- China and Pakistan to collaborate on ginger. Including exchange of germplasm, apparently.
- US doubles down on cover crops…
- …and pulses. No word on ginger.
- How Campbell doubled down on tomato breeding.
- Mapping farmland changes in Egypt. From space. Still waiting for that genetic erosion early warning system though…
- Our World in Data does global food. Genetic erosion next? Yeah, just dreaming here.
- Cool free book on Plant Food Processing Tools at Early Neolithic Göbekli Tepe.
- Digitizing a million herbarium specimens in Australia. How many crop wild relatives, I wonder?
- A coconut museum, but on Facebook. And a sort of museum of the plants themselves in India
- How to talk about mezcal using all the right words.
- A paean to the mango.
- Agriculture should be more “probiotic.” Mezcal, coconuts and mangoes would probably help.
- It kind of already is in the Andes.
- Seed saving in The Guardian.
- Seed saving in Nigeria.
- More seed saving needed in Zimbabwe.
- Save seeds instead of growing GMO crops? The “debate” continues…
- Is seed saving among the best-bet government interventions to fix our diets? Find out.
- Seed saving on rsmag.com, whatever that is.
- Will the new Oxford nature recovery centre look into seed saving, I wonder?
- Saving baobab seeds in Burkina Faso.
- We need joined-up food system thinking. Starting with seed saving?
I’m just back from a few weeks’ break in Kenya, where the big news was that over the holidays KFC ran out out chips (French fries). It was not a question of inadequate production, though. There are plenty of potatoes in Kenya.
The problem, apparently, was that potential local suppliers had not gone through KFC’s quality assurance process that makes sure “our food is safe for consumption by our customers”, the company’s East Africa chief executive Jacques Theunissen told the Standard newspaper.
So KFC ended up importing potatoes from Egypt, and ran into supply chain snarl-ups.
Makes you think. What’s the point of fancy breeding projects to boost local production, including by the likes of the International Potato Centre, based on decades of research, and using genetic resources painstakingly collected all over the Andes over many years, if in the end local growers get screwed over standards they don’t even know about?
Anyway, let me say a few words about what exactly it is I linked to above about potato collecting, because it really is worth having a look at.
Professor Jack Hawkes was a world-renowned potato and genetic resources expert who spent much of his professional life at the University of Birmingham. He made his first trip to South America in 1939 to collect wild and cultivated species of potato. And on this expedition and others that followed he made several 16 mm films, which have recently been converted to digital format, and become available to view more widely for the first time.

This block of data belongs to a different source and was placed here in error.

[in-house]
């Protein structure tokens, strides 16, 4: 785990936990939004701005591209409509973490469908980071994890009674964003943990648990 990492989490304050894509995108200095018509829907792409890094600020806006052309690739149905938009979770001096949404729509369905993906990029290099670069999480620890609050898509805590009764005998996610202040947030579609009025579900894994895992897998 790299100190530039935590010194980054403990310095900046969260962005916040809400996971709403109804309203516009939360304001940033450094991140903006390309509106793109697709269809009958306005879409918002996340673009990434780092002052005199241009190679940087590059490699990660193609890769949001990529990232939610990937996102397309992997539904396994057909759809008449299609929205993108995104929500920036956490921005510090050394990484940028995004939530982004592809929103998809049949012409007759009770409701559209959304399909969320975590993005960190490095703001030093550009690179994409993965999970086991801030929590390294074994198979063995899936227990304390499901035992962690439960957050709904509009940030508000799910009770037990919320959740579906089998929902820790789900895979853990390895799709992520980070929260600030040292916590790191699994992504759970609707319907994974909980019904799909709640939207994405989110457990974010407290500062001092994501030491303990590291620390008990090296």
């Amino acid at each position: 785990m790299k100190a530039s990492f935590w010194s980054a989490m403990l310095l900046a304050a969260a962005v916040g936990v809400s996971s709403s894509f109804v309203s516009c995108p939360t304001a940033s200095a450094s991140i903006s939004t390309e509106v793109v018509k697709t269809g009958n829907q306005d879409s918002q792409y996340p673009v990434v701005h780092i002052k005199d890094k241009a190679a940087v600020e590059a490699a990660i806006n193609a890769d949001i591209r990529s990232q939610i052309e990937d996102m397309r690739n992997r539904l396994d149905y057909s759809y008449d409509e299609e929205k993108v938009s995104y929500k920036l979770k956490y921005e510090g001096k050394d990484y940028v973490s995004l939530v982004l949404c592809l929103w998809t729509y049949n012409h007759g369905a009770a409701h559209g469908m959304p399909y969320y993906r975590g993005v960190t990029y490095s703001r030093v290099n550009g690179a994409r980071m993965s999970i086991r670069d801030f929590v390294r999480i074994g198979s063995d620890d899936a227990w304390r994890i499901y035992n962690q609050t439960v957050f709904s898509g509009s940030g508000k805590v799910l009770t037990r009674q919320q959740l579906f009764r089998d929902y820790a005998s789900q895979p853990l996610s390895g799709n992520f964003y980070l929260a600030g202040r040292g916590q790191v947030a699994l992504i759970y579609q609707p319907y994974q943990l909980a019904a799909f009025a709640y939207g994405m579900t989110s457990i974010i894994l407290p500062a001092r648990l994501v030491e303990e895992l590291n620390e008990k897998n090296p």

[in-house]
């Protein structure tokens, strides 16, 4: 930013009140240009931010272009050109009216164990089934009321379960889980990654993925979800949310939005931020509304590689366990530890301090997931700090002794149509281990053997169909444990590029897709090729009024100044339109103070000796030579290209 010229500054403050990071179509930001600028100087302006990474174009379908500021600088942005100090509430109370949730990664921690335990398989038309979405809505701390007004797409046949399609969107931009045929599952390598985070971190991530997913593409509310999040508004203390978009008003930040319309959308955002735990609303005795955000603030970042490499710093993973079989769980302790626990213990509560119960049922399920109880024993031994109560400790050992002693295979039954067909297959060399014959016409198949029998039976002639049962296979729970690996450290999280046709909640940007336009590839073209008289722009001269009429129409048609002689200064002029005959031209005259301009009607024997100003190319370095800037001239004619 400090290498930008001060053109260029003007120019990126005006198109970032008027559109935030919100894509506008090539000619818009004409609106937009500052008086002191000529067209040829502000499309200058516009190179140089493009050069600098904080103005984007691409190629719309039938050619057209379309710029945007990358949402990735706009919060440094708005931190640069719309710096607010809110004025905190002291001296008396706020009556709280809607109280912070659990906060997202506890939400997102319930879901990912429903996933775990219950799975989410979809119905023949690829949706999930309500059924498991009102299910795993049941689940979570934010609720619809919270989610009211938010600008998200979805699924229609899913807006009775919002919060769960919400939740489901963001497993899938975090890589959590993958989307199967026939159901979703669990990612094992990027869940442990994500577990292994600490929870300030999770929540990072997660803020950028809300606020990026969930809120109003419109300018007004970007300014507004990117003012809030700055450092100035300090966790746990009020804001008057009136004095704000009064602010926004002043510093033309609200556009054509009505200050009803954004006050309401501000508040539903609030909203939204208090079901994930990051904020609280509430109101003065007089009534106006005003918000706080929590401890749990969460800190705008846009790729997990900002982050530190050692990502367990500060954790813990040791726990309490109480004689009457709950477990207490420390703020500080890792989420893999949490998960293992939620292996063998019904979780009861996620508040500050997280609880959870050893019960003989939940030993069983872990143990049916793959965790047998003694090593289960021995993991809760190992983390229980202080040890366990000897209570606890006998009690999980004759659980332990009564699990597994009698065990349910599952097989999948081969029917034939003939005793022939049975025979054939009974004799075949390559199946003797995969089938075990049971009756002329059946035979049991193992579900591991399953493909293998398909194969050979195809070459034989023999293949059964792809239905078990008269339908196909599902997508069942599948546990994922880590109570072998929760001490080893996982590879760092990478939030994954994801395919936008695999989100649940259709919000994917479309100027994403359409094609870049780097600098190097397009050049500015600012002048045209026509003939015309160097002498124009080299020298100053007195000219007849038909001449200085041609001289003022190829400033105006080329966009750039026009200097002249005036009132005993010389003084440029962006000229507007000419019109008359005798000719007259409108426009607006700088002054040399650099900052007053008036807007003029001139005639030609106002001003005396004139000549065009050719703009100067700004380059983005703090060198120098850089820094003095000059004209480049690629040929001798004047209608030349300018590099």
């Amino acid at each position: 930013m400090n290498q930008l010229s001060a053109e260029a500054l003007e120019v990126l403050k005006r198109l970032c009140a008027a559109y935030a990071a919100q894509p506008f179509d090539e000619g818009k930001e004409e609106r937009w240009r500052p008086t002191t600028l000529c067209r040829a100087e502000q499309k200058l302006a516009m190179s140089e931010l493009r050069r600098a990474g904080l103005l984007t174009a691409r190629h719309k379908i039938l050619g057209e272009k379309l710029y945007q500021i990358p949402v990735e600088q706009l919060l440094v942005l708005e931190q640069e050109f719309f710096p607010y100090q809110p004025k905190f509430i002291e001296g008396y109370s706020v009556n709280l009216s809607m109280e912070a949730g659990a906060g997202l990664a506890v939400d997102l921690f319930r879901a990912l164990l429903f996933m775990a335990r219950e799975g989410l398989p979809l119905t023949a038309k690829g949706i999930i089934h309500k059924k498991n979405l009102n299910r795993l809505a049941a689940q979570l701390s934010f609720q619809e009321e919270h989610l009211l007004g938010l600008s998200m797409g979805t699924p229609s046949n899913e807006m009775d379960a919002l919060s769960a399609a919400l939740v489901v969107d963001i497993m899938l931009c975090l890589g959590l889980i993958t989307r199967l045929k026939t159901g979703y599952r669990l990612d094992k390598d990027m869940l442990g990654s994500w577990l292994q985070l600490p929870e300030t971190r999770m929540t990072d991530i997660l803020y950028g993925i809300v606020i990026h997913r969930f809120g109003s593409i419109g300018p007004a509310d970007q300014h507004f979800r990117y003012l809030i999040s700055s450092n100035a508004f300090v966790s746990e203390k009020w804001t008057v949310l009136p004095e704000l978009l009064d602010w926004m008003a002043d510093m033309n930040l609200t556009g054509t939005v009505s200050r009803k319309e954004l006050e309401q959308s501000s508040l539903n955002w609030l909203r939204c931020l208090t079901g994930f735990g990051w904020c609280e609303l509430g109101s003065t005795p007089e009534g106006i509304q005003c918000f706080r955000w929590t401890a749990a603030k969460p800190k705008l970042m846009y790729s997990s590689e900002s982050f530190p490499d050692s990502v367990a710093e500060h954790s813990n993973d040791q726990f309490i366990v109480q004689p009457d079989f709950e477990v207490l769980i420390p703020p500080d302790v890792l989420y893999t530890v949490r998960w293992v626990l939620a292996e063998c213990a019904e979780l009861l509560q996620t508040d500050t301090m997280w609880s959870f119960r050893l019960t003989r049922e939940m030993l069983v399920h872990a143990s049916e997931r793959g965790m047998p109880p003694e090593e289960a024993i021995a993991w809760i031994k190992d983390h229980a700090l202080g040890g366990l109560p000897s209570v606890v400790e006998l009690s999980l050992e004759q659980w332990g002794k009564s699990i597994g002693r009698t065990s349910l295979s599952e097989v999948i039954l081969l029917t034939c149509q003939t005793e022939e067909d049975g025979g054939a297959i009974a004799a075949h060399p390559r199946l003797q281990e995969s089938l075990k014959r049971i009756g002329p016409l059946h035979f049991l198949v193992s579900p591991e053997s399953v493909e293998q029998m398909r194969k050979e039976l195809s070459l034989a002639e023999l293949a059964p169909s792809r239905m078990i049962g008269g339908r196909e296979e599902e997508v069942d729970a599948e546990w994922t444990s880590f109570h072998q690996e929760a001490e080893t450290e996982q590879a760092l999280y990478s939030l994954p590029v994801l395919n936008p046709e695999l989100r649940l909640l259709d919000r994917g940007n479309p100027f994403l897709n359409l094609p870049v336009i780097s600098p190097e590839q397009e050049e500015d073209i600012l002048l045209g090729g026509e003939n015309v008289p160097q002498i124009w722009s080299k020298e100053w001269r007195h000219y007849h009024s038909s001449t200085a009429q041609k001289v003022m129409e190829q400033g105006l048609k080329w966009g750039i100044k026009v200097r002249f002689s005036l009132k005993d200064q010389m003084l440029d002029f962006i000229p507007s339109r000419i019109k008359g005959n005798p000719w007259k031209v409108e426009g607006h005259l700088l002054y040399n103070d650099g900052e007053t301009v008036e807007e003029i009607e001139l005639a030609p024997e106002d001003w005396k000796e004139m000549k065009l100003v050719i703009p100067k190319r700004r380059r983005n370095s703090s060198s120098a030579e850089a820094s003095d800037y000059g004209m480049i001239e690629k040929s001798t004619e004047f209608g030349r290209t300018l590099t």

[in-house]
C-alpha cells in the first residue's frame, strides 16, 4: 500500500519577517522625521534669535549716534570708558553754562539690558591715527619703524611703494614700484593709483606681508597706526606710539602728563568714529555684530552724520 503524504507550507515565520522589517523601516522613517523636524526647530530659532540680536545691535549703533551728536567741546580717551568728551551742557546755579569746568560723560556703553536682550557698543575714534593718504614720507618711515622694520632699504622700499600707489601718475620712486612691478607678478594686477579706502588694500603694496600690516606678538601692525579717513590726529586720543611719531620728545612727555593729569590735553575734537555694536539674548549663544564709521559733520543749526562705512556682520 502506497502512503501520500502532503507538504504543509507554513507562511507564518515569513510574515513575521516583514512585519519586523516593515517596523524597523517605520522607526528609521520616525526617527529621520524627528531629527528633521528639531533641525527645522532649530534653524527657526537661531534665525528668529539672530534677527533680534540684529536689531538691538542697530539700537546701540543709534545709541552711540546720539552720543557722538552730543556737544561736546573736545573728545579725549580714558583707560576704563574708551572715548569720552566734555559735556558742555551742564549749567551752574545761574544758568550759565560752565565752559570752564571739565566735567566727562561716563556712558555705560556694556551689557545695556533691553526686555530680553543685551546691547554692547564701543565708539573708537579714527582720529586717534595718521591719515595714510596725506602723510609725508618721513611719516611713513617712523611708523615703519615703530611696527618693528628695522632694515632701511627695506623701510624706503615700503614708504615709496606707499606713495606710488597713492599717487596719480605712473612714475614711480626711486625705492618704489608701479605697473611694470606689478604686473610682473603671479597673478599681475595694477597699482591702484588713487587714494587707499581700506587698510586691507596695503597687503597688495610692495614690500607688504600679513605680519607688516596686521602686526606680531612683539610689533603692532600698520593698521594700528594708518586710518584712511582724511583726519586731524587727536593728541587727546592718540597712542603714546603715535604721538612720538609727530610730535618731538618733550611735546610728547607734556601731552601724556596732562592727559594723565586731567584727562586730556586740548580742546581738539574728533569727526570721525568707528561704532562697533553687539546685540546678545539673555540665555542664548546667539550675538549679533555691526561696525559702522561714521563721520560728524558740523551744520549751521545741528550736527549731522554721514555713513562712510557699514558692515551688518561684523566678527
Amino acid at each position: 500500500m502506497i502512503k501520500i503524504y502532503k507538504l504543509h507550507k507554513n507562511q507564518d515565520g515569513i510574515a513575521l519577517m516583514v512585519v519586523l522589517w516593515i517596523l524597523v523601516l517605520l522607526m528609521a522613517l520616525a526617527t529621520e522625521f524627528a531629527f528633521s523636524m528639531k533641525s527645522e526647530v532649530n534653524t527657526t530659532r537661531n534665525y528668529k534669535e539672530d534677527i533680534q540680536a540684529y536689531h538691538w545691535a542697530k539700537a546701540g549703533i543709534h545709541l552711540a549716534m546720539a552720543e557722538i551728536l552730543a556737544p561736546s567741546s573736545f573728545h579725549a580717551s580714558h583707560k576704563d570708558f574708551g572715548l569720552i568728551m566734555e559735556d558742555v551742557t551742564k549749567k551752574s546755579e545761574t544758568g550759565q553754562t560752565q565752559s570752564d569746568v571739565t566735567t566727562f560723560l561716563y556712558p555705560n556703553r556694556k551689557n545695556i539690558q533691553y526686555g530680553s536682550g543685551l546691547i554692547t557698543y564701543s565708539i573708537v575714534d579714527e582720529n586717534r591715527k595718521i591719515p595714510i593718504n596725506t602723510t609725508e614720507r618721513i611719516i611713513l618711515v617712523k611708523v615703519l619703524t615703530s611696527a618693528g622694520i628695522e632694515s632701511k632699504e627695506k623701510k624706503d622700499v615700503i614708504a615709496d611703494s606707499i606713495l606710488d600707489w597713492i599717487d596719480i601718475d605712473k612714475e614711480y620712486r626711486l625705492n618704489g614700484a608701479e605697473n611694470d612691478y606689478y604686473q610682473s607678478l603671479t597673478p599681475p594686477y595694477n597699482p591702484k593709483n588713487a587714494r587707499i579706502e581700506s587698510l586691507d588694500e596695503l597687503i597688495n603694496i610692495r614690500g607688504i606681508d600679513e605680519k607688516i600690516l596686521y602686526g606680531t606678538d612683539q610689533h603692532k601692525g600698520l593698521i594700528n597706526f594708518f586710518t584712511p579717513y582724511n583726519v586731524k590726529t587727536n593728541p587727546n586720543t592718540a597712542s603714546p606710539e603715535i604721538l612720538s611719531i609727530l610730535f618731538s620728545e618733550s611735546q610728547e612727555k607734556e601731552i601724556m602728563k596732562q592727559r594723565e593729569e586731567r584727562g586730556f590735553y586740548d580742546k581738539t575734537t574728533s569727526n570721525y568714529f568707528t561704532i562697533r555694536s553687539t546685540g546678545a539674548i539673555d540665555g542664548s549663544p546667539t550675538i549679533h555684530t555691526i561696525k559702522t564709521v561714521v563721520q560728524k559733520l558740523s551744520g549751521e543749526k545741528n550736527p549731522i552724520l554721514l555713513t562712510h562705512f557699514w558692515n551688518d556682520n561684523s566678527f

Dr Mike Jackson, no slouch at collecting potatoes himself, put the website together with help from Dr Abigail Amey, who wrote the narrative to accompany the films.
Happy new year.
Jeremy has his latest Eat This Newsletter out. Do subscribe if you’re minded to, there’s always great stuff there. Here’s a taster. To get the reference at the end, you’ll have to read the whole newsletter :)
In 1932, Nikolai Ivanovich Vavilov – the man who more or less invented the modern genebank and first understood the importance of crop diversity – visited Cornell University in Ithaca, New York. He was there for the Sixth International Congress of Genetics and it was his final trip outside the USSR, because the forces of unreason were already pouring their poison into Stalin’s open ears.
Ninety years on, The Mann Library at Cornell has mounted an exhibit about Vavilov. Cultivating Silence: Nikolai Vavilov and the Suppression of Science in the Modern Era demonstrates the importance of Vavilov’s work and how he and genetics fell foul of Soviet science in the 1930s. I would be there if I possibly could. Instead, I’ll content myself with visiting The Mann’s Library’s online introduction to Vavilov and Cornell, a marvellous jumping-off point for anyone interested in the subject.
Oh, and, about that proletarian food movement…
- Overcoming racism in the twin spheres of conservation science and practice. Imagine.
- Getting accepted – Successful writing for scientific publication: a Research Primer for low- and middle-income countries. See above.
- A Performance Management System for Long-Term Germplasm Conservation in CGIAR Genebanks: Aiming for Quality, Efficiency and Improvement. Say what you do, do what you say, have someone verify it, correct it, improve it. Then repeat.
- Quinoa, potatoes, and llamas fueled emergent social complexity in the Lake Titicaca Basin of the Andes. Who needs maize, am I right?
- Harnessing root architecture to address global challenges. Something else for breeders to scour genebanks for.
- Evidence for host–microbiome co-evolution in apple. The genetic patterns in the endophytic microbiome of 11 wild and cultivated apple species mirrors the phylogenetic relationships among the species.
- Phylogenomic analysis points to a South American origin of Manihot and illuminates the primary gene pool of cassava. At least five wild species have contributed diversity to cassava. No word on microbiomes.
- Genetic Identification of the Local Mukodamashi Varieties of Foxtail Millet (Setaria italica (L.) P. Beauv) in Japan. Mukodamashi means “deceiving husband” and the legend is that when a wife makes dumplings from this millet variety, the husband mistakes them for rice cakes because the grains are white and sticky. Thing is though, it’s not just one variety.